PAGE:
Here in Maine, most of us appreciate clean air and clean water and place high value on our outdoorsyway of life. We understand, without question, that the health of our families, our economy and our natural environment are inextricably linked. And that’s undoubtedly why Mainers have a long history of electing representatives like U.S. Sens. Susan Collins and Angus King and Rep. Chellie Pingree who share these same values. These legislators have not only fought for healthy air and safedrinking water but have displayed leadership in addressing the real and growing impacts of climate change by supporting the Clean Power Plan: a breakthrough policy that will significantly reduce the carbon pollution which is the root of our climate problem.

The Clean Power Plan sets first-ever limits on carbon pollution from power plants. Reducing carbon pollution may be the single best thing we can do to lessen the health impacts of climate change. This is important considering that Maine has one of the highest rates of asthma in the country. Nationally, it is estimated that the Clean Power Plan will prevent up to 3,600 premature deaths, 90,000 asthma attacks, and 300,000 missed days of work and school by 2030. There is simply no question that the Clean Power Plan will have a tremendous positive impact on the health of Maine children and adults for generations to come.

Despite these benefits the coal industry is vehemently opposed to the Clean Power Plan and is waging an allout war in Congress to weaken or dismantle it. Earlier this month the most serious threat to the Clean Power Plan was voted on in both the House and Senate. But Maine Senators and Rep. Pingree took a strong stand in support of the Clean Power Plan Each deserves our thanks especially

Sen. Collins who was one of only three Republicans to break with her party leadership to support the plan.

We’re seeing threats to lung health right here in Maine that are directly related to our warming planet, including high heat, ozone pollution, longer and more intense pollen seasons, and toxic smoke from forest fires blowing into Maine. Children, seniors, and people with existing heart and lung conditions are most at risk. But even healthy adults who work or exercise outdoors can be harmed by unhealthy air.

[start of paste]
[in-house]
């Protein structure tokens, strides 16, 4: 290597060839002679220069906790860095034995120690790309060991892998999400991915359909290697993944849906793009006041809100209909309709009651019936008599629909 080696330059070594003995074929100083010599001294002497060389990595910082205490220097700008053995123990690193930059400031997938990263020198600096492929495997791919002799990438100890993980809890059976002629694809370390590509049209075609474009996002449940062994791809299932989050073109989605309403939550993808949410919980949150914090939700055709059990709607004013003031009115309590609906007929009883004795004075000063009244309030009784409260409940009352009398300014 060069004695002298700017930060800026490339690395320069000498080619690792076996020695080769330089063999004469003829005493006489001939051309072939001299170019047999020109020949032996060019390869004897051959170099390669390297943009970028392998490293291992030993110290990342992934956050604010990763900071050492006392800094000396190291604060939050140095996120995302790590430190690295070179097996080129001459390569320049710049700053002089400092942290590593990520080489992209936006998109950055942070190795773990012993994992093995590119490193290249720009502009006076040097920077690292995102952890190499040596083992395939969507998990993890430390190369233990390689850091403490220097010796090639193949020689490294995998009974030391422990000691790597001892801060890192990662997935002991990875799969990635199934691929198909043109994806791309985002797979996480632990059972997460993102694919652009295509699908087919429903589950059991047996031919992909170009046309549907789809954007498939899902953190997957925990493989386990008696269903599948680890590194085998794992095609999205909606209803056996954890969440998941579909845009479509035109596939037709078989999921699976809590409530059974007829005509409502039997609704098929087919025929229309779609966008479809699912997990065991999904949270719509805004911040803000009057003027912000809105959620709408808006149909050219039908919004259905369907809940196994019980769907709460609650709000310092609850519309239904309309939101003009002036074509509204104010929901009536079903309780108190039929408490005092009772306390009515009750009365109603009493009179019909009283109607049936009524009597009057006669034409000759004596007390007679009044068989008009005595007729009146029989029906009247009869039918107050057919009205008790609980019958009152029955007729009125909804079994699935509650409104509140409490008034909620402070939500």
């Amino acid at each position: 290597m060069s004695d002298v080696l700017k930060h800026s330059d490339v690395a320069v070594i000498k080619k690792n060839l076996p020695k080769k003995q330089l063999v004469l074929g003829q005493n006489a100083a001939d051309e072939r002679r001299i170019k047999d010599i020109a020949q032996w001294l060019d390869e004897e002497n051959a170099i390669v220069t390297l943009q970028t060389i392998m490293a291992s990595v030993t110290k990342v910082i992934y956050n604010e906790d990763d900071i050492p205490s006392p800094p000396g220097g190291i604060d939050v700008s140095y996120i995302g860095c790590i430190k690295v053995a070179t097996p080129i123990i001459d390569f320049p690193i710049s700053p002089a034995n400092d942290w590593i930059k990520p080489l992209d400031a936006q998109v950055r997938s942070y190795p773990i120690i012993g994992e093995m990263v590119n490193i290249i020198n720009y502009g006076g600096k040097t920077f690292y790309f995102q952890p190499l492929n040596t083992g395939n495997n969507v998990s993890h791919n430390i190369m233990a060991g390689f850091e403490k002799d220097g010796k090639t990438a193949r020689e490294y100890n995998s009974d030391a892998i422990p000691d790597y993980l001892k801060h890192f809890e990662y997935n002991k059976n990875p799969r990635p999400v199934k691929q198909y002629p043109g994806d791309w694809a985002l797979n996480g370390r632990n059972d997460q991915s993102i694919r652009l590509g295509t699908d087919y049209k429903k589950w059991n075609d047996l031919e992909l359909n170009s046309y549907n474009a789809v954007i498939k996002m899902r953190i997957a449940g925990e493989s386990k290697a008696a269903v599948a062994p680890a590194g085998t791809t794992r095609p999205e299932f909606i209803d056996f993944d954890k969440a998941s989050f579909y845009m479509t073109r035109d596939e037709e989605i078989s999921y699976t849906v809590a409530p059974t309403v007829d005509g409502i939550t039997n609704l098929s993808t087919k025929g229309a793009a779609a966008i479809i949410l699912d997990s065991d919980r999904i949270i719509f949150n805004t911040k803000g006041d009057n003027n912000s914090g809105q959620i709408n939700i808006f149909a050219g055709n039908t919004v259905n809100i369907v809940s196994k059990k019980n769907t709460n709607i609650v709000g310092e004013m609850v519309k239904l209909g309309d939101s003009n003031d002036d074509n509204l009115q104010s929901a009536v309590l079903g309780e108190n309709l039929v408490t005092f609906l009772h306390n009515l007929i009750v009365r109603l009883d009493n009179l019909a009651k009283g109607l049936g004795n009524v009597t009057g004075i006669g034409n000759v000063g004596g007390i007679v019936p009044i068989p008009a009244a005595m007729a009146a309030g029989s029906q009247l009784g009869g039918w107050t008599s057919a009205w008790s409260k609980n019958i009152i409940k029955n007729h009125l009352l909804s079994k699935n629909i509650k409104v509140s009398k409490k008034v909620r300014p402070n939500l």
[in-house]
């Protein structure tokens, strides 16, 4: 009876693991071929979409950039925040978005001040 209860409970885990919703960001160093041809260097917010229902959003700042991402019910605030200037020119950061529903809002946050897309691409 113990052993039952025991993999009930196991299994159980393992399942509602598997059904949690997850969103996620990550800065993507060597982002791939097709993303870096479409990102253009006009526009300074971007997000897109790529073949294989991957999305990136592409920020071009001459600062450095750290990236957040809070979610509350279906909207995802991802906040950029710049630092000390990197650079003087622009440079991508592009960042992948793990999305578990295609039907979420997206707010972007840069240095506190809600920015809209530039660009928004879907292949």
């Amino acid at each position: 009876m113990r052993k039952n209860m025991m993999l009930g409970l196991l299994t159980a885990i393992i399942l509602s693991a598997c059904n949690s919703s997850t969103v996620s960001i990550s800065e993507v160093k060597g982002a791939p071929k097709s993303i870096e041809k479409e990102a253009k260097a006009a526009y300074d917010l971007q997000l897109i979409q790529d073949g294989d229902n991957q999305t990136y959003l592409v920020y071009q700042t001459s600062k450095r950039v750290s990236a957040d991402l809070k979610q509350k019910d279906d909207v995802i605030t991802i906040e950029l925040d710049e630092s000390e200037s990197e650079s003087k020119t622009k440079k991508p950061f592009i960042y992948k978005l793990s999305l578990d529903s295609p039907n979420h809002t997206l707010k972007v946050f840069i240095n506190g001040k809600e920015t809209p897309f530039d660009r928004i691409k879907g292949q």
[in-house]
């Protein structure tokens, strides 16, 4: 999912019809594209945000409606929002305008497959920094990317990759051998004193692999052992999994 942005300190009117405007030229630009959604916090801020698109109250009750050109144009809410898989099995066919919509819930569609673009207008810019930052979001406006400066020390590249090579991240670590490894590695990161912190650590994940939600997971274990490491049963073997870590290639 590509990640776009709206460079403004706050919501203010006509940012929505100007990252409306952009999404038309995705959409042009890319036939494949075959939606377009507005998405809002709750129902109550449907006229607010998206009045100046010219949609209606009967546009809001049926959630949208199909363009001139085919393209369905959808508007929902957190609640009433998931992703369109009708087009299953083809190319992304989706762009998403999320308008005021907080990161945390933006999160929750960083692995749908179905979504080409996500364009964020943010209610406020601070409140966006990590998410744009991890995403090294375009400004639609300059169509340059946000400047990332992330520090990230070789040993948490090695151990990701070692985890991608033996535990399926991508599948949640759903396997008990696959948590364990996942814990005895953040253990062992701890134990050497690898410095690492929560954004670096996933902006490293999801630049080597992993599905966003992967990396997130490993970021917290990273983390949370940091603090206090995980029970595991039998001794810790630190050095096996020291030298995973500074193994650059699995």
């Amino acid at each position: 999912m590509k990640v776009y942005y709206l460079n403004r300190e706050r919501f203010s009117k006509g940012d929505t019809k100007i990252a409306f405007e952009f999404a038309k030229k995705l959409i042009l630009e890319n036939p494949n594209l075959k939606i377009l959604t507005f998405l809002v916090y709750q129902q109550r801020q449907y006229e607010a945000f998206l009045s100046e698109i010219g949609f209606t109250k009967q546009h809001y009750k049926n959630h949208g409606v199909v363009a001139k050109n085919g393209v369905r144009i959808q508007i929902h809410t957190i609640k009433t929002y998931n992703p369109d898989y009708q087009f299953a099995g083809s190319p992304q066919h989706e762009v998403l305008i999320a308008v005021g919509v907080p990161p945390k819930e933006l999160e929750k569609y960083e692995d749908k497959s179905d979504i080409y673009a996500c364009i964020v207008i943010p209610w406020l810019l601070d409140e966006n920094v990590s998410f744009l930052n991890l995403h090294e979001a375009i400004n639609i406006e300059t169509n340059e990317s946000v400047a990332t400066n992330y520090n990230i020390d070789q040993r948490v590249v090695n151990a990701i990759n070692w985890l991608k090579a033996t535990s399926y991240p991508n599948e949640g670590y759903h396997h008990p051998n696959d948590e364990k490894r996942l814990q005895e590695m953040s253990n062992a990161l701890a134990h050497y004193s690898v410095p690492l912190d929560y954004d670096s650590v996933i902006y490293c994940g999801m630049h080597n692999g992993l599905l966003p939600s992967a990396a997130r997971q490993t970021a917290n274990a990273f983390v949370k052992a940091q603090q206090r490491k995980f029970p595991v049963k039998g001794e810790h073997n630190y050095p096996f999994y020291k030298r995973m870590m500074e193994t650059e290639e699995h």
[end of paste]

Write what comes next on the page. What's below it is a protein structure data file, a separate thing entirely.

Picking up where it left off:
This summer U.S. Surgeon General Murthy called climate change a “serious, immediate, and global threat to human health.” And in the same week, the internationally-renowned medical journal Lancet reported that steps to reduce carbon pollution from power plants and other sources can benefit health as soon as they are put in place, and will continue to provide benefits going forward. Maine health professionals immediately took up General Murthy’s mantle and called on their colleagues around the country to act on climate change.

As we embark upon this new year, we have many reasons to be hopeful that our nation and our international neighbors are finally working together to address the very serious threat of climate change. And here in Maine we can be grateful that we have Susan Collins, Angus King, and Chellie Pingree representing us in Congress while a legion of Maine physicians, nurses, and public health professionals are calling for strong and sensible policies that will help each one of us do our part to reduce the pollution at the root of climate change.


Lance Boucher is Director of Public Policy for the American Lung Association in Maine.

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